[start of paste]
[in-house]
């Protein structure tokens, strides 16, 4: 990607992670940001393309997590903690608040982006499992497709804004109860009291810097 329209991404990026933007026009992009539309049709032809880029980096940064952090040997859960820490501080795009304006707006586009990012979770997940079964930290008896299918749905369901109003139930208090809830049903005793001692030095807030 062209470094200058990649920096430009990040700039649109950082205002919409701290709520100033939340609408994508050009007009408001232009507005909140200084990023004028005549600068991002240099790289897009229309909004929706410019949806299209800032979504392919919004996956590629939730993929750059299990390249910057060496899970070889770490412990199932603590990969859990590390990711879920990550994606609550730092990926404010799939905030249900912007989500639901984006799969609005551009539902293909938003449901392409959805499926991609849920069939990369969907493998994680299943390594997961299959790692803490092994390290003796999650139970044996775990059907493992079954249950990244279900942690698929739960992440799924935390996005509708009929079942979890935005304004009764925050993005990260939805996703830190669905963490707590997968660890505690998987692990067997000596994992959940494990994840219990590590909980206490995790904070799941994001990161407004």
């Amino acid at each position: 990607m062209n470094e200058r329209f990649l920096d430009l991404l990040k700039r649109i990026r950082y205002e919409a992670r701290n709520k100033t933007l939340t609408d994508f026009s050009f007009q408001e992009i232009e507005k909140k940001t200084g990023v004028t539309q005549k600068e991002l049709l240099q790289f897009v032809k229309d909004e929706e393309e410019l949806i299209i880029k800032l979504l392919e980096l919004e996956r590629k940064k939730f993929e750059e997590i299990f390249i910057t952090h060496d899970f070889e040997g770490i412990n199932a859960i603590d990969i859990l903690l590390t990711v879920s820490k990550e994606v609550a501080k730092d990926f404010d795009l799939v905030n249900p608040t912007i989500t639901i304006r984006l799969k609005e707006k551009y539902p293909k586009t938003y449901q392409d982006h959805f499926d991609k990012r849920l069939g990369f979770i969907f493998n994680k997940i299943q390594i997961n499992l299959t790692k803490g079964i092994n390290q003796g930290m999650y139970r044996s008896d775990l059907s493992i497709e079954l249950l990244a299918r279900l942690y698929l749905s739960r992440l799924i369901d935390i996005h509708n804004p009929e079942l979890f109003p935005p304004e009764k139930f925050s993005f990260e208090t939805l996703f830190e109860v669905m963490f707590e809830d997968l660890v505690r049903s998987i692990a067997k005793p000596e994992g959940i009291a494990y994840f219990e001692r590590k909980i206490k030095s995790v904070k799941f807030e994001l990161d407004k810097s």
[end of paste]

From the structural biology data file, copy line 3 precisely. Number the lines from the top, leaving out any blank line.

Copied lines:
């Amino acid at each position: 990607m062209n470094e200058r329209f990649l920096d430009l991404l990040k700039r649109i990026r950082y205002e919409a992670r701290n709520k100033t933007l939340t609408d994508f026009s050009f007009q408001e992009i232009e507005k909140k940001t200084g990023v004028t539309q005549k600068e991002l049709l240099q790289f897009v032809k229309d909004e929706e393309e410019l949806i299209i880029k800032l979504l392919e980096l919004e996956r590629k940064k939730f993929e750059e997590i299990f390249i910057t952090h060496d899970f070889e040997g770490i412990n199932a859960i603590d990969i859990l903690l590390t990711v879920s820490k990550e994606v609550a501080k730092d990926f404010d795009l799939v905030n249900p608040t912007i989500t639901i304006r984006l799969k609005e707006k551009y539902p293909k586009t938003y449901q392409d982006h959805f499926d991609k990012r849920l069939g990369f979770i969907f493998n994680k997940i299943q390594i997961n499992l299959t790692k803490g079964i092994n390290q003796g930290m999650y139970r044996s008896d775990l059907s493992i497709e079954l249950l990244a299918r279900l942690y698929l749905s739960r992440l799924i369901d935390i996005h509708n804004p009929e079942l979890f109003p935005p304004e009764k139930f925050s993005f990260e208090t939805l996703f830190e109860v669905m963490f707590e809830d997968l660890v505690r049903s998987i692990a067997k005793p000596e994992g959940i009291a494990y994840f219990e001692r590590k909980i206490k030095s995790v904070k799941f807030e994001l990161d407004k810097s």